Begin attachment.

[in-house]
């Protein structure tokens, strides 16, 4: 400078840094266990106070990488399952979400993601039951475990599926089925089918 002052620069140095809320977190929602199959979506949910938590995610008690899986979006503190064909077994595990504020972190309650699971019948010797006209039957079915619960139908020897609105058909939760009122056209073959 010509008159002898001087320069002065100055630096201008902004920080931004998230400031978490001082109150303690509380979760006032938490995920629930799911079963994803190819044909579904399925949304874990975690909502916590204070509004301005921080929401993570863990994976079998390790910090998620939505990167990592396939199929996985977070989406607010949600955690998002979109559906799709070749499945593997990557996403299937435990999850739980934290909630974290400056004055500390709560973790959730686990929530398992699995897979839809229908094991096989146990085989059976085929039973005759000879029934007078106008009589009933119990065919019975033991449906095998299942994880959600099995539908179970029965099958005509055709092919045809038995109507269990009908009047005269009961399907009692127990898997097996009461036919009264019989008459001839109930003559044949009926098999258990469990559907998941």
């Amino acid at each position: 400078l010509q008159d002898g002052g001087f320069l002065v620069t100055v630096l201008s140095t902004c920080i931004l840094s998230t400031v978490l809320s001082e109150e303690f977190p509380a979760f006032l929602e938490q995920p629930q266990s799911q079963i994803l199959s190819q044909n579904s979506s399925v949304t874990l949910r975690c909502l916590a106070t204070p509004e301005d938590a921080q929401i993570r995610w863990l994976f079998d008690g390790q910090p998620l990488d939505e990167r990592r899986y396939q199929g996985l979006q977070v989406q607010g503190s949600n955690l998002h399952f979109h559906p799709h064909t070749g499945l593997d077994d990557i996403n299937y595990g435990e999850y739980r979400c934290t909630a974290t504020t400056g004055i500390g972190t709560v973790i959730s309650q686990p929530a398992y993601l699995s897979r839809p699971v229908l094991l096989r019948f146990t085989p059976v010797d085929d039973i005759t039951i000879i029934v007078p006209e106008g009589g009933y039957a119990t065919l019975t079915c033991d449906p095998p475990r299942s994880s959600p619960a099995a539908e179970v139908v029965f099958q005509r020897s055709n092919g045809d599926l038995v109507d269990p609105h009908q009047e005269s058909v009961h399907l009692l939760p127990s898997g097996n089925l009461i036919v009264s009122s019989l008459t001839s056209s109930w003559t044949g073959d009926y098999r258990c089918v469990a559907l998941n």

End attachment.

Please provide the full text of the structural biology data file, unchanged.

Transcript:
[in-house]
């Protein structure tokens, strides 16, 4: 400078840094266990106070990488399952979400993601039951475990599926089925089918 002052620069140095809320977190929602199959979506949910938590995610008690899986979006503190064909077994595990504020972190309650699971019948010797006209039957079915619960139908020897609105058909939760009122056209073959 010509008159002898001087320069002065100055630096201008902004920080931004998230400031978490001082109150303690509380979760006032938490995920629930799911079963994803190819044909579904399925949304874990975690909502916590204070509004301005921080929401993570863990994976079998390790910090998620939505990167990592396939199929996985977070989406607010949600955690998002979109559906799709070749499945593997990557996403299937435990999850739980934290909630974290400056004055500390709560973790959730686990929530398992699995897979839809229908094991096989146990085989059976085929039973005759000879029934007078106008009589009933119990065919019975033991449906095998299942994880959600099995539908179970029965099958005509055709092919045809038995109507269990009908009047005269009961399907009692127990898997097996009461036919009264019989008459001839109930003559044949009926098999258990469990559907998941």
């Amino acid at each position: 400078l010509q008159d002898g002052g001087f320069l002065v620069t100055v630096l201008s140095t902004c920080i931004l840094s998230t400031v978490l809320s001082e109150e303690f977190p509380a979760f006032l929602e938490q995920p629930q266990s799911q079963i994803l199959s190819q044909n579904s979506s399925v949304t874990l949910r975690c909502l916590a106070t204070p509004e301005d938590a921080q929401i993570r995610w863990l994976f079998d008690g390790q910090p998620l990488d939505e990167r990592r899986y396939q199929g996985l979006q977070v989406q607010g503190s949600n955690l998002h399952f979109h559906p799709h064909t070749g499945l593997d077994d990557i996403n299937y595990g435990e999850y739980r979400c934290t909630a974290t504020t400056g004055i500390g972190t709560v973790i959730s309650q686990p929530a398992y993601l699995s897979r839809p699971v229908l094991l096989r019948f146990t085989p059976v010797d085929d039973i005759t039951i000879i029934v007078p006209e106008g009589g009933y039957a119990t065919l019975t079915c033991d449906p095998p475990r299942s994880s959600p619960a099995a539908e179970v139908v029965f099958q005509r020897s055709n092919g045809d599926l038995v109507d269990p609105h009908q009047e005269s058909v009961h399907l009692l939760p127990s898997g097996n089925l009461i036919v009264s009122s019989l008459t001839s056209s109930w003559t044949g073959d009926y098999r258990c089918v469990a559907l998941n």